Being ‘soft’ is seldom a solution

Published 12:53 pm Thursday, May 18, 2017

I recently watched a news story on WKYT concerning Madison County Judge-Executive Reagan Taylor supporting charging a daily fee to those incarcerated in the detention center. There is a statute in Kentucky that allows counties to issue such a fee on top of the typical booking fee for inmates.

I have learned we have such a policy here in Clark County. I look forward to doing further research on the matter, but can already affirm that I love this idea.

As Taylor said, “We are not going to be able to survive unless we really get strategic about ways we can generate revenue to give us a little bit of relief.”

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If every county is not currently levying such a fee, they certainly should consider it.

The amount of taxpayer dollars funding our detention centers most certainly has to be in the billions in Kentucky.

We need these centers, as we all know, but it is time for people to pay for their crimes in more ways than one.

Currently, Madison County has a policy that allows the county to charge $25 to inmates, but the new proposal would lower it to $10 but with higher intentions of enforcement.

As Taylor mentioned, even if only a percentage was collected, it would still result in a lot of funds that would in turn result in better spending of tax dollars. That is always a winning situation.

As I stated, I look forward to researching how much Clark County charges its inmates and furthermore, how much it actually collects. I would urge our officials to stay on top of it and ensure we are collecting as much as possible.

In the end, $10 is a very small price to pay when one considers how tax dollars are used to offset the daily cost of running our detention centers.

One of the main reasons for overcrowding and higher spending in our correctional facilities is the rampant use of illegal drugs. Recently, U.S. Attorney General Jeff Sessions told federal prosecutors to stop seeking leniency for low-level drug offenders and start seeking the toughest penalty possible. I applaud this.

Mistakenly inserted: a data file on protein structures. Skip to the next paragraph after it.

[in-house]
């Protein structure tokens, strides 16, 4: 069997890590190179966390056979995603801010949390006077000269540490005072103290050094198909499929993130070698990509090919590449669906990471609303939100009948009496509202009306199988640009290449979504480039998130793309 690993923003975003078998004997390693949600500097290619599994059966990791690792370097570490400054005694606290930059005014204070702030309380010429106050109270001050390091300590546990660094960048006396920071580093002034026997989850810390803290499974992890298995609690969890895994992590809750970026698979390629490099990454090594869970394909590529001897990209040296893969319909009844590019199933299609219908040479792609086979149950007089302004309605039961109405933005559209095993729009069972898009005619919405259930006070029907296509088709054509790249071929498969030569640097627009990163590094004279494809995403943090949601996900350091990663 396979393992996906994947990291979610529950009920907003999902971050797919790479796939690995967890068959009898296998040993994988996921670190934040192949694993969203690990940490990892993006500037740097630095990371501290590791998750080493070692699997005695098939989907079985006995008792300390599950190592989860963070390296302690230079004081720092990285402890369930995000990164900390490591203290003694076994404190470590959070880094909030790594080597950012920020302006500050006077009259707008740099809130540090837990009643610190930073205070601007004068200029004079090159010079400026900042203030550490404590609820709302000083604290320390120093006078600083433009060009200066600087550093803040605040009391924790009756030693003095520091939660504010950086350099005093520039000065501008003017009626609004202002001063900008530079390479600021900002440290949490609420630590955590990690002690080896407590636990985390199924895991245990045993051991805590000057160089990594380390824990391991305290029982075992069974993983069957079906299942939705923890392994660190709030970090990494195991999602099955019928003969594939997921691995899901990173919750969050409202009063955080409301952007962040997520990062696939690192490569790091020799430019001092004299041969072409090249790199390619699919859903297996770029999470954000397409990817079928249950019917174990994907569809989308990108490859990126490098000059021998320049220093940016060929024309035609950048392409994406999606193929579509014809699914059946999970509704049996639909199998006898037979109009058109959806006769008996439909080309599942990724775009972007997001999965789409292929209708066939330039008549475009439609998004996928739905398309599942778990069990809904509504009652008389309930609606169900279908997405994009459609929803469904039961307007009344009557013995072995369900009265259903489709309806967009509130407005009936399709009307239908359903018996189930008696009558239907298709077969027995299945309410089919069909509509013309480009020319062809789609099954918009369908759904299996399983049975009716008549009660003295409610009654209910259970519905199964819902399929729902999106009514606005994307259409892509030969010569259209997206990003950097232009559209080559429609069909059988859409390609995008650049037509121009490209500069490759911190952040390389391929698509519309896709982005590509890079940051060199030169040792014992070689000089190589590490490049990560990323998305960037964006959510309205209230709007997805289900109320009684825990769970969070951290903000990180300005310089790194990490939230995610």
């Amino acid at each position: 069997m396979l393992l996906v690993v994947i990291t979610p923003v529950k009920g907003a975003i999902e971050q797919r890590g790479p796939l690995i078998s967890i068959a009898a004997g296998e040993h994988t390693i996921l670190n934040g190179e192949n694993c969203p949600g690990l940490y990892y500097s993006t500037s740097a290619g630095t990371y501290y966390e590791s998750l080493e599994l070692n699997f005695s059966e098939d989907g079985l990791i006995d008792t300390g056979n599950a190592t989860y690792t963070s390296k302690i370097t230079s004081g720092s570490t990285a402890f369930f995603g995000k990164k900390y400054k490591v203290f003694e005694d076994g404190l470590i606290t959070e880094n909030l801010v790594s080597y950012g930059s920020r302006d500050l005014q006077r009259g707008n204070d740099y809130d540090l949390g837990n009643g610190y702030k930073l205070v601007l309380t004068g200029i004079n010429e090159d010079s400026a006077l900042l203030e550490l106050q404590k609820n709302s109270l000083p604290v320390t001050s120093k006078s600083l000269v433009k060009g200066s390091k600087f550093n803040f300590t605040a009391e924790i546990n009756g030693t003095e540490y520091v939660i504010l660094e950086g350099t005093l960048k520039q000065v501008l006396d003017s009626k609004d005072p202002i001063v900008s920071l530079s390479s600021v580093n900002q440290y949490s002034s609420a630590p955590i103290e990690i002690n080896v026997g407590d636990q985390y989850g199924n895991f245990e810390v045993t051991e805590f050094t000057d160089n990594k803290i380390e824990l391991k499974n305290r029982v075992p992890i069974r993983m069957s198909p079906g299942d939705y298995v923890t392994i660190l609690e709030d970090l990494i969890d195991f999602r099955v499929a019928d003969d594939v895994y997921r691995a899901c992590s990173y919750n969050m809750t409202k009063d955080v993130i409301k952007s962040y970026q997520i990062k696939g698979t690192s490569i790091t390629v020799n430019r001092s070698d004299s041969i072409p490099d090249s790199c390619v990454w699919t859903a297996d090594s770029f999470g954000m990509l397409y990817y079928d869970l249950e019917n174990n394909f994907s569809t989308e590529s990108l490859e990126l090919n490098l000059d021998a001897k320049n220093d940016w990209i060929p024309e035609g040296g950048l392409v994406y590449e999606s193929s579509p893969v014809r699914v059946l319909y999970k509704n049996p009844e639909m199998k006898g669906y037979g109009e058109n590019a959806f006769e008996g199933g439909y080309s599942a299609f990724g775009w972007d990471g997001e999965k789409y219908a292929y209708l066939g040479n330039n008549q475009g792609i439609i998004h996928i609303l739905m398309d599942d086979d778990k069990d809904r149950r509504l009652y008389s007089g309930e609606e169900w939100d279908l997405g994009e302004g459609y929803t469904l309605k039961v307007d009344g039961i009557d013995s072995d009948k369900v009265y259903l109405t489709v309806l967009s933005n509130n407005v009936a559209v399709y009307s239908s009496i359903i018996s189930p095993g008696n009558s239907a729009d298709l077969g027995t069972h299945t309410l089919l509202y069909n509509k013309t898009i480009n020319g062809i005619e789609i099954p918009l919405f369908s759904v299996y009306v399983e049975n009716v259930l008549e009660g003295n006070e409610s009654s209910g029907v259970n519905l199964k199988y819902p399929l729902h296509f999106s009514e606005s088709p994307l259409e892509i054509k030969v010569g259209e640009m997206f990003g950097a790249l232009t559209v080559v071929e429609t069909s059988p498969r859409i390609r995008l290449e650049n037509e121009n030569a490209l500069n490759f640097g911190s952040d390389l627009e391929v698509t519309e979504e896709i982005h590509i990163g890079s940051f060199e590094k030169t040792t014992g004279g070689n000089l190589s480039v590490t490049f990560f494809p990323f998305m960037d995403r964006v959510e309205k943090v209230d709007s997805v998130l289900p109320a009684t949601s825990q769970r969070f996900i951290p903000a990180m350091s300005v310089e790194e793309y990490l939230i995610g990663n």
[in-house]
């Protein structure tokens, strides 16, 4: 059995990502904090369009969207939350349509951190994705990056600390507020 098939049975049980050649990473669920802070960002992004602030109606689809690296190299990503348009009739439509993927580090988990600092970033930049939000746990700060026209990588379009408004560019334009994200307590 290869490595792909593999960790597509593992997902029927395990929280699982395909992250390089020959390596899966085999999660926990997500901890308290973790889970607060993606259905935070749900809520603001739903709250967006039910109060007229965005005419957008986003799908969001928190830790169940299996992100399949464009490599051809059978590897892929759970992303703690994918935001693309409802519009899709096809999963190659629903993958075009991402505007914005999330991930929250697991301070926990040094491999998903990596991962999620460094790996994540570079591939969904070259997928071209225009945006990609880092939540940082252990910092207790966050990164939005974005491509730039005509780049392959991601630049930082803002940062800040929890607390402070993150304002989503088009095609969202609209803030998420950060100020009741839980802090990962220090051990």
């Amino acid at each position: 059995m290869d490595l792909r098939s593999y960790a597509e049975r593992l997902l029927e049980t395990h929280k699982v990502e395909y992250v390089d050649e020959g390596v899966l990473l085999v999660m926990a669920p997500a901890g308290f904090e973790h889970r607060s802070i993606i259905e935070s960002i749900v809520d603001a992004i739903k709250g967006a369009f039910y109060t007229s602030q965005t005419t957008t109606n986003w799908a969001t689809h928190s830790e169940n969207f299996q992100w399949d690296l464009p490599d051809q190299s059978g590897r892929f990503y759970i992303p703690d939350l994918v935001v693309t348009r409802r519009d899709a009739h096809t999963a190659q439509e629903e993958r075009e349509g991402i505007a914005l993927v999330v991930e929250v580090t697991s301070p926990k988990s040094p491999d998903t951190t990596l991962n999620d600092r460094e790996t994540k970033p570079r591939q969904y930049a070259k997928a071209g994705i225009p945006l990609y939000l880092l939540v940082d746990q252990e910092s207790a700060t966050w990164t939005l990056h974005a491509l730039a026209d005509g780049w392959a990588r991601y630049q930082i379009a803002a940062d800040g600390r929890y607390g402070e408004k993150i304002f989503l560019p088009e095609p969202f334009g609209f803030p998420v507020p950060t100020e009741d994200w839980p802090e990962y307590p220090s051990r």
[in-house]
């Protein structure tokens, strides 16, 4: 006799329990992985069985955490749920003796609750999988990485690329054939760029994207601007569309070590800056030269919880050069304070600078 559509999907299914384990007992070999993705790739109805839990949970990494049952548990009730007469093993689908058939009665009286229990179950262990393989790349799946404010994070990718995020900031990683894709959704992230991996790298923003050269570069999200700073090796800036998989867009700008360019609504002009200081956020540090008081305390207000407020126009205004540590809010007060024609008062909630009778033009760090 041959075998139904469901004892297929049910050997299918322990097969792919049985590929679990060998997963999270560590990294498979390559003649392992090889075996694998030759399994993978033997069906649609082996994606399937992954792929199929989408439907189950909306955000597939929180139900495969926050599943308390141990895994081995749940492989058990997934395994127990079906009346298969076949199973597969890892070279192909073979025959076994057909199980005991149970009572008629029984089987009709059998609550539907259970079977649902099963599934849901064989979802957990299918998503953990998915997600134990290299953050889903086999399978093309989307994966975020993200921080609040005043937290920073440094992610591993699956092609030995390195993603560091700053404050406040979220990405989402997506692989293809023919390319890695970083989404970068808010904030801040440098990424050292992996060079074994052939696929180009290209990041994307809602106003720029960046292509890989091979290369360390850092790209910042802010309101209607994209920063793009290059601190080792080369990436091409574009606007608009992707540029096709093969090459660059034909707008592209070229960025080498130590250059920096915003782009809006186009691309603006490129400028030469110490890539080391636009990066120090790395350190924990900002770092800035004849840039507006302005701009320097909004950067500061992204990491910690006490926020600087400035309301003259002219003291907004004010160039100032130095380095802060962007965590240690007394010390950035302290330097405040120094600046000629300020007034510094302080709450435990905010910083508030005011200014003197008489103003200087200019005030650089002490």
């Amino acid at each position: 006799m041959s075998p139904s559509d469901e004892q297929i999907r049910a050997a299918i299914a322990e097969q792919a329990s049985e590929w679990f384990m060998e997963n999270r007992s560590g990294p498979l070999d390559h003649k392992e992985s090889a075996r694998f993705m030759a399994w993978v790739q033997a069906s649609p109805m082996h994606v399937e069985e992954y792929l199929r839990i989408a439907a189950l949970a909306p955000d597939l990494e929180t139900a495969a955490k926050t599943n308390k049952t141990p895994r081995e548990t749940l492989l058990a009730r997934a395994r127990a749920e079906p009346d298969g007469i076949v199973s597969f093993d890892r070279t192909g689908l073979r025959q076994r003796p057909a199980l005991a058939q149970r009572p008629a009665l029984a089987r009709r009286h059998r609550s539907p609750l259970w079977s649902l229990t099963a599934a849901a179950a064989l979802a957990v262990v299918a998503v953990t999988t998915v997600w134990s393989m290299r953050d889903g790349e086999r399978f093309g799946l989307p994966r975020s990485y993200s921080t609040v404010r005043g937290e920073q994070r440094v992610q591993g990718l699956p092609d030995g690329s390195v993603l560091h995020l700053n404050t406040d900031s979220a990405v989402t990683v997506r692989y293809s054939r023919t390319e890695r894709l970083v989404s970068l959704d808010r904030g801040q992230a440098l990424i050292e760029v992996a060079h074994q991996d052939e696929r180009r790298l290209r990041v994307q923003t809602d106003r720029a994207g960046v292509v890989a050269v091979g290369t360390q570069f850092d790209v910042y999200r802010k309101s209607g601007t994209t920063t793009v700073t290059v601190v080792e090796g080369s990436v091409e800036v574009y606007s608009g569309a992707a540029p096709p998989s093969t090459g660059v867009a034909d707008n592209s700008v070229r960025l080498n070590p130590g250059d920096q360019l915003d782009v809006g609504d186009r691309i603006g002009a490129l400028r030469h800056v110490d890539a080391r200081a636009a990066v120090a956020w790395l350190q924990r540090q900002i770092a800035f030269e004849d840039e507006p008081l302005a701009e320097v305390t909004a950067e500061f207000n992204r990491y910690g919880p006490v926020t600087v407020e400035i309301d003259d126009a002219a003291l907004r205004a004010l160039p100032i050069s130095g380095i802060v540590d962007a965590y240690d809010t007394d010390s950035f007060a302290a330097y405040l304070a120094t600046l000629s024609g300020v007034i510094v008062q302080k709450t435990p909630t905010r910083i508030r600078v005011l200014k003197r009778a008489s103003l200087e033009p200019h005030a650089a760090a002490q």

As stated in an article on the NBC news website, the Justice Department under President Barack Obama wanted to “rein” in such toughness stating that it was used disproportionately against minorities and led to the overcrowding of prisons.

I’m sorry folks, but illegal drugs do not know the difference in races, not your skin color, not your gender or sexual orientation or whether you are rich or poor. Only the criminals who distribute these substances do, and trust me, they don’t care.

So, that brings us to another interesting point: I realize people have problems with drug addiction; it is a real issue. But the time is here to combat the issue with every means possible and that certainly means getting tough on the distribution as well as the abuse.

What if we only collected a percentage of daily charges for inmates? But, what if a percentage of this was used to help the problem such as improved drug counseling, better rehab facilities and continued education on making better choices?

When I was in middle school, our local sheriff developed a drug education program that included a drug education bus. He personally drove this bus to all of the schools in the county and talked to each of us in groups on the “drug bus.”

He demonstrated how to recognize drugs, what the affects were, how to avoid them and what to do if we came across them.

I know it was not 100 percent effective, but I do know one young boy who never took drugs because of the sheriff’s effort and hes writing this column now.

I think we can all agree the problem exists but with every problem lies a solution.

It is just a matter of using some ingenuity and common sense to generate ideas.

A lot of my readers dislike my use of the term common sense, but a little of it never hurt anyone.

Another one of my favorite quotes from President Ronald Reagan says, “We must reject the idea that every time a law is broken, society is guilty rather than the law breaker. It is time to restore the American precept that each individual is accountable for his actions.” True and powerful.

Political enthusiast Will Collins is a Kentucky native who has called Winchester home for nearly the past 20 years. He can be reached at